News and notes from around the interweb:
- American Express Membership Rewards is offering a 25% bonus on transfers to Hawaiian Airlines HawaiianMiles through June 21. The best deal here is likely first class redemptions on Hawaiian itself which are still expensive (40,000 miles each way) but on many routes a better product than competitors.
- Boeing’s current talk of a new ‘middle of the market’ plane to compete against the Airbus narrowbody ‘new engine option’ offering since the 737 MAX order book isn’t doing it.
- Four Seasons plans to launch a loyalty program, the reference is to a ‘guest recognition’ program which is only half a loyalty program (which is equal parts recognition and reward). Many luxury hoteliers believe their guests value treatment over free stays but that doesn’t mean free stays as a reward for stay choices, especially on others’ dime, don’t matter.
During the Great Recession Ritz-Carlton adopted an own-branded version of Marriott Rewards, departing from the traditional position that luxury chains don’t need formal public frequent stay programs.
Four Seasons Maui, credit: Four Seasons
- US Bank no longer doing a hard pull for credit line increases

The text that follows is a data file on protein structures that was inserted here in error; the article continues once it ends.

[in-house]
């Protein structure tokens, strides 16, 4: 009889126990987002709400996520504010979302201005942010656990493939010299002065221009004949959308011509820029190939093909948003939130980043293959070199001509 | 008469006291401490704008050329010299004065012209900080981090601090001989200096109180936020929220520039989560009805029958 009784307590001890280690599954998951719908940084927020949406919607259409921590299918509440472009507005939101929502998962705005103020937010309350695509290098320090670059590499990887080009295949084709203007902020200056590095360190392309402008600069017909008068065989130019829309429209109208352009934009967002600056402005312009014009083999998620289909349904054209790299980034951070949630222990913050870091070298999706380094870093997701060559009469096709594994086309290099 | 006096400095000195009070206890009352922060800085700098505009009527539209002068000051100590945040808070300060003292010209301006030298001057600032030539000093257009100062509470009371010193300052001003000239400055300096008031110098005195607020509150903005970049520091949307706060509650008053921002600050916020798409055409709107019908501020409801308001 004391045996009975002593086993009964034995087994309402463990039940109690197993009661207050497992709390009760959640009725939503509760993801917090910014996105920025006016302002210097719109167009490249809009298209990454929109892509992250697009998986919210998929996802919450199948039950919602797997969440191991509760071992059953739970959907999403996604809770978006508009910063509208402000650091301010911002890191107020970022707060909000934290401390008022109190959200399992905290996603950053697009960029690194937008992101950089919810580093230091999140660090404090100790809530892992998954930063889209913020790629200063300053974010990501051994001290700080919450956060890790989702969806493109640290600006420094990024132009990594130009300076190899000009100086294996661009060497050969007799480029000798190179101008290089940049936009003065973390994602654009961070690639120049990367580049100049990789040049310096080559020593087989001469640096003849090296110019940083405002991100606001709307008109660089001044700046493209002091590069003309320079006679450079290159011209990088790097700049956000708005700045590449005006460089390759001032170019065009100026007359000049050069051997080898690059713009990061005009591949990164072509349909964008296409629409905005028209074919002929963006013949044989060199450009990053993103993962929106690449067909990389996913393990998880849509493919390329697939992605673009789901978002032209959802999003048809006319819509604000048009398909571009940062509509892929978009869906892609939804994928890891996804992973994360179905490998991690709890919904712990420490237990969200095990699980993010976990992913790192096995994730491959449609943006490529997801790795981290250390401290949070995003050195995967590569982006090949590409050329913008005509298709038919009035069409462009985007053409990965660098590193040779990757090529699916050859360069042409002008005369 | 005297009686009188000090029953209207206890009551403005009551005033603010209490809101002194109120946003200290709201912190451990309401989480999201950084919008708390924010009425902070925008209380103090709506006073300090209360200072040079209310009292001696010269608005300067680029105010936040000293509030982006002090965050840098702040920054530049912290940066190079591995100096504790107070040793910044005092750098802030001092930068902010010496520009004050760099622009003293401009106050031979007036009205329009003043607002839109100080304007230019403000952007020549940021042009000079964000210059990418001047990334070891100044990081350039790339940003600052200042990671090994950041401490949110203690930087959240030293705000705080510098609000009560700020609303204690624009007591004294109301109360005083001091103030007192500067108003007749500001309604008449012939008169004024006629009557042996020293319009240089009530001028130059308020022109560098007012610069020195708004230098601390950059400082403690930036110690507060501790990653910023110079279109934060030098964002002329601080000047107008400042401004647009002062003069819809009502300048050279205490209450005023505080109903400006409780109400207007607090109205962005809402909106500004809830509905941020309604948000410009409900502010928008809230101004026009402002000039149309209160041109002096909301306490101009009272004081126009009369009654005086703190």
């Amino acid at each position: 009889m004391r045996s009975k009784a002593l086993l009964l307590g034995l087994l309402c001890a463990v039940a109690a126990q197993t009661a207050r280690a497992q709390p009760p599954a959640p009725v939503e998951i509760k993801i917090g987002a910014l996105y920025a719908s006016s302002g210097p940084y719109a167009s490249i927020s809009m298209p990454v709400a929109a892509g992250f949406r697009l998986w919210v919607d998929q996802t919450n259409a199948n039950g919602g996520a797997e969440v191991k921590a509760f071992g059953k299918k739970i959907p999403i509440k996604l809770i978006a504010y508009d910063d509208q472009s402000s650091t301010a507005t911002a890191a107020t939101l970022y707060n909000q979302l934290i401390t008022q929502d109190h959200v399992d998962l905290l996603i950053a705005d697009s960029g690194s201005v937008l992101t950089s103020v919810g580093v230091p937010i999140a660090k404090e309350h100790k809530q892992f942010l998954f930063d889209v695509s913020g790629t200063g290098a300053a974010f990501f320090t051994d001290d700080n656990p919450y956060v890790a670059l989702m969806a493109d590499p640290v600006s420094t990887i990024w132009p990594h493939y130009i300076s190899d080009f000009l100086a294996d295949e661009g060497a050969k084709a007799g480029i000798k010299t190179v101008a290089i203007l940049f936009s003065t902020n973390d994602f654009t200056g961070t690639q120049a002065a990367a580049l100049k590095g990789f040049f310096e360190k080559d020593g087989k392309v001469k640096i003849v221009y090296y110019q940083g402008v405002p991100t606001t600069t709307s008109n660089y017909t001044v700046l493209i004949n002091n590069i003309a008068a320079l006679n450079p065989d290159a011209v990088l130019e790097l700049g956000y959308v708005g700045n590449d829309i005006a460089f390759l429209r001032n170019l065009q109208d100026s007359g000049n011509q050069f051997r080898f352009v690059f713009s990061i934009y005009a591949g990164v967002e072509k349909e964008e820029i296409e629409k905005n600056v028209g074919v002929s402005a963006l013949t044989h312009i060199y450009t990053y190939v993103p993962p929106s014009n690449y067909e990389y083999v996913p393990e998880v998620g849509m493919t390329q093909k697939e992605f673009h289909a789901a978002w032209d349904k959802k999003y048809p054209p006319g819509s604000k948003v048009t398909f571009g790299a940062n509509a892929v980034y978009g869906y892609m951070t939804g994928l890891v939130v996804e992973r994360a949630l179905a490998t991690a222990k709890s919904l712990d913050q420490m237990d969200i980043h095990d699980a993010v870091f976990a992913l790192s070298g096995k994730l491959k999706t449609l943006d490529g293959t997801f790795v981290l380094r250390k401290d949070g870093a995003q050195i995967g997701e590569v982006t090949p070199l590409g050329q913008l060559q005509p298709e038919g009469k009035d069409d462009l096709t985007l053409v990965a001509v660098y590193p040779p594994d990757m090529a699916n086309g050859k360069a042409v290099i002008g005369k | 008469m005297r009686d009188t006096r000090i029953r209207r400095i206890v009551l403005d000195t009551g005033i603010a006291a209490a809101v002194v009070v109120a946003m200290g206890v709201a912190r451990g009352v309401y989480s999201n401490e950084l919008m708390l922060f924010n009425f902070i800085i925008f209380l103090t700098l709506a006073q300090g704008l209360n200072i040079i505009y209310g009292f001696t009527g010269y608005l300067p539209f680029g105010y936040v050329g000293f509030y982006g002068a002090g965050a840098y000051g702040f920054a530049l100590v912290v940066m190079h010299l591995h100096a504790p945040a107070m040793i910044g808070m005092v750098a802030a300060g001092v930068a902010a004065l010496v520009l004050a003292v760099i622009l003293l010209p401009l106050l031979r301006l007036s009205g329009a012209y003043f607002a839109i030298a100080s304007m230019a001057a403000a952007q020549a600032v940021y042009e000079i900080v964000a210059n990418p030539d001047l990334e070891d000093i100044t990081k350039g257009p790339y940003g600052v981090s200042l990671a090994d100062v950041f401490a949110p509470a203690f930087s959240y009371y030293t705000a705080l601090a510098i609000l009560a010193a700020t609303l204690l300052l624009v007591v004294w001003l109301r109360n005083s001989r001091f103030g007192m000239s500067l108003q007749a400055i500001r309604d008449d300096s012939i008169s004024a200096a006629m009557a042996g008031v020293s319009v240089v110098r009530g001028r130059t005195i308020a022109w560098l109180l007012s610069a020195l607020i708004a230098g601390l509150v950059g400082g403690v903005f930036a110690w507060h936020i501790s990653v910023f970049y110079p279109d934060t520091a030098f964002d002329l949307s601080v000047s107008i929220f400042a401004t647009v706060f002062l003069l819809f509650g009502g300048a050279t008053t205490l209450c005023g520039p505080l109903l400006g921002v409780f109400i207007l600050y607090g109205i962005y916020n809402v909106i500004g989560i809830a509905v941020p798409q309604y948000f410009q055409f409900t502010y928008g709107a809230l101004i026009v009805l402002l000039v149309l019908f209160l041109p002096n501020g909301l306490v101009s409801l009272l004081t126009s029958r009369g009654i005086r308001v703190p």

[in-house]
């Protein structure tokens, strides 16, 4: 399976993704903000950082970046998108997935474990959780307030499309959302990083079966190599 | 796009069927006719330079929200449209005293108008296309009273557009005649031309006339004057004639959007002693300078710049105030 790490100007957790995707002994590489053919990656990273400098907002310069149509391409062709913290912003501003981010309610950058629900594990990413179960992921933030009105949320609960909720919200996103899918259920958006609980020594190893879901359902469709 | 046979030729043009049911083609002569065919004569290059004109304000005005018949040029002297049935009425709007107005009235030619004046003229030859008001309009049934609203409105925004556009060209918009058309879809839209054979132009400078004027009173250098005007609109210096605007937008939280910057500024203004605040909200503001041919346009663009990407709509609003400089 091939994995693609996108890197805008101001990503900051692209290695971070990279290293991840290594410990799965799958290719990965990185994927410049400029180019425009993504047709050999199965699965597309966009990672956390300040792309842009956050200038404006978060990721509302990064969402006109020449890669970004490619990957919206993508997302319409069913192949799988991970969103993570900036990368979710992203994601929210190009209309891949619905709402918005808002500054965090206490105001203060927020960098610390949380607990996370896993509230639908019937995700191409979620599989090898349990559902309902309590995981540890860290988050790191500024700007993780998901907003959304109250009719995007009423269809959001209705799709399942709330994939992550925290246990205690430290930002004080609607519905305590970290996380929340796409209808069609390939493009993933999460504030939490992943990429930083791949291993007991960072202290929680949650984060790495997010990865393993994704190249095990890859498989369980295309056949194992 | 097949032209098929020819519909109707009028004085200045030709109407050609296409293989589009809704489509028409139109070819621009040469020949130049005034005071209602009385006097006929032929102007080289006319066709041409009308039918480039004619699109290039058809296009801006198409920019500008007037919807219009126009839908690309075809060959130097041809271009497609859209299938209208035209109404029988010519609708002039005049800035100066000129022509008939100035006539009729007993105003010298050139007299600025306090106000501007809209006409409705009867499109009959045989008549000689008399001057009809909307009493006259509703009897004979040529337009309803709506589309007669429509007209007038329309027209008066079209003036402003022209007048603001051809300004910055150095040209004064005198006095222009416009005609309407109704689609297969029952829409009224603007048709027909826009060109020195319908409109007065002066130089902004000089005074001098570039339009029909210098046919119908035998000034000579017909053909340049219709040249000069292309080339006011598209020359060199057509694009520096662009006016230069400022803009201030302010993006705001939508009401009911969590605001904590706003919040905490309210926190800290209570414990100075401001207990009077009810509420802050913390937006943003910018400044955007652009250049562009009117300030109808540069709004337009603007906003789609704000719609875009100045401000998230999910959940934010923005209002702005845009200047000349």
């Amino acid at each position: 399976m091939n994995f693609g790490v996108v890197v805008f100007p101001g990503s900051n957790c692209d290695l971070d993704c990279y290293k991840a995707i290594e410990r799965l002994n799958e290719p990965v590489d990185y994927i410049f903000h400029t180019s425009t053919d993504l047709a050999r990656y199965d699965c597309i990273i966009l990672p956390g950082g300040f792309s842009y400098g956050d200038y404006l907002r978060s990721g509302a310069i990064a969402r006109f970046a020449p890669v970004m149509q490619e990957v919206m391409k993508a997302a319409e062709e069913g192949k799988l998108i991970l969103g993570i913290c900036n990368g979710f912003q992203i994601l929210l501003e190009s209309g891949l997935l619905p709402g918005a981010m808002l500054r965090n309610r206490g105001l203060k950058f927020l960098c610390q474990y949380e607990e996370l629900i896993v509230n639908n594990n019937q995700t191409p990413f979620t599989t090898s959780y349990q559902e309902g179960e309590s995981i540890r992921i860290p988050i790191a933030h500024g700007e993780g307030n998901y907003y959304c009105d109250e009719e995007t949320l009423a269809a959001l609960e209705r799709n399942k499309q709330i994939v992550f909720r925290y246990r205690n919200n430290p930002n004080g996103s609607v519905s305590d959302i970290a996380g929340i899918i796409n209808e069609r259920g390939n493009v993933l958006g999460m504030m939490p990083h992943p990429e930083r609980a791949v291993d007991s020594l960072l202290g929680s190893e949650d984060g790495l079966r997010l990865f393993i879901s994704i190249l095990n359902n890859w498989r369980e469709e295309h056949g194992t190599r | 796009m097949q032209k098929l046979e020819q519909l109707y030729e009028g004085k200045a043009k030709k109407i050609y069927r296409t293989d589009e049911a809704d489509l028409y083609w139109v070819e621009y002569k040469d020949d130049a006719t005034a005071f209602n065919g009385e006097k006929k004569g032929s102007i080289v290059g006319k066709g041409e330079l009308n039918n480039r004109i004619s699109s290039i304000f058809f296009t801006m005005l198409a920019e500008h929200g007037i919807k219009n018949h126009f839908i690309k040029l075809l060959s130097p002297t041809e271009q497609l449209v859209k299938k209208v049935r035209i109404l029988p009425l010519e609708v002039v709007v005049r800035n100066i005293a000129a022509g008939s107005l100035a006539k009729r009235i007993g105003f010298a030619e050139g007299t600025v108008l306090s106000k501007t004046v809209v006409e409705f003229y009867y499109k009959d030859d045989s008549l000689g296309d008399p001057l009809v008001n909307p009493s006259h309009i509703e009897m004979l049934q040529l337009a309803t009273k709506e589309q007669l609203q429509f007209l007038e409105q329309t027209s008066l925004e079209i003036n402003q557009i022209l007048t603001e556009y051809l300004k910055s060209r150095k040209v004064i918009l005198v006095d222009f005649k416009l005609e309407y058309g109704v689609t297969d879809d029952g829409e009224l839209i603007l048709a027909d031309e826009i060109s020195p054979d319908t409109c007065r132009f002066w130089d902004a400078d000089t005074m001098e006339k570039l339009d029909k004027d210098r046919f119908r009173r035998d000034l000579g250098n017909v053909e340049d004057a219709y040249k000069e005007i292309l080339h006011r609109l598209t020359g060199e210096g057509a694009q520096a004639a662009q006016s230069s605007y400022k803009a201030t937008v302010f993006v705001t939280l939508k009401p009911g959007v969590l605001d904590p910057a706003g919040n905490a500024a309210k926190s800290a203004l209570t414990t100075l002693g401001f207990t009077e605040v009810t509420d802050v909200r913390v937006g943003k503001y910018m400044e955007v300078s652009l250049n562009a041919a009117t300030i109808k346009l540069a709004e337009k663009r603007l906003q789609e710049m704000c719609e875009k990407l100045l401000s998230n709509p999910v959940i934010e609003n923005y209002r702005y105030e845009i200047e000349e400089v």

- The UAE plans to colonize Mars
- How runways are named.
Every airport runway has 2 numbers on it — here’s why pic.twitter.com/rNrHQlyYse
— Business Insider (@businessinsider) June 8, 2017
KLAX has four parallel runways, so “L C R” doesn’t work there. Instead, for the common approach (from the east), the south-side runways are 25L and 25R (relatively correct), while the north-side runways are 24L and 24R (off by 10 degrees). And KSJC used to have a small bizjet runway to the left (coming from the south) of 30L (the main runway) and 30R (a bit smaller) called just 29. Looks like that got torn up sometime since the dot-com boom, which was the last time I flew in there.
(PP-ASEL-IA with 270+ hours in the left seat, instrument rated, high-performance, retract)
I’m surprised they actually change the numbering over time to match shifts in magnetic north. The numbering isn’t there as a reference to set your compass by, but rather as a check to make sure you’re on the right runway. No airport is likely to have runways almost-parallel enough that being a few degrees out could cause confusion, or if they do they should be using the L/C/R designation.
As for naming more than three parallel runways, everything’s bigger in Texas – including the number of parallel runways. At DFW, five of its seven runways are parallel, and have designations of 17L/35R, 17C/35C, 17R/35L, 18L/36R, 18R/36L.
In FRA runway 18 operates in only one direction and is only marked on one end.
“The numbering isn’t there as a reference to set your compass by, but rather as a check to make sure you’re on the right runway.” But it *is* close enough that we are trained to do *exactly* that, especially to make sure our downwind and base leg are appropriate.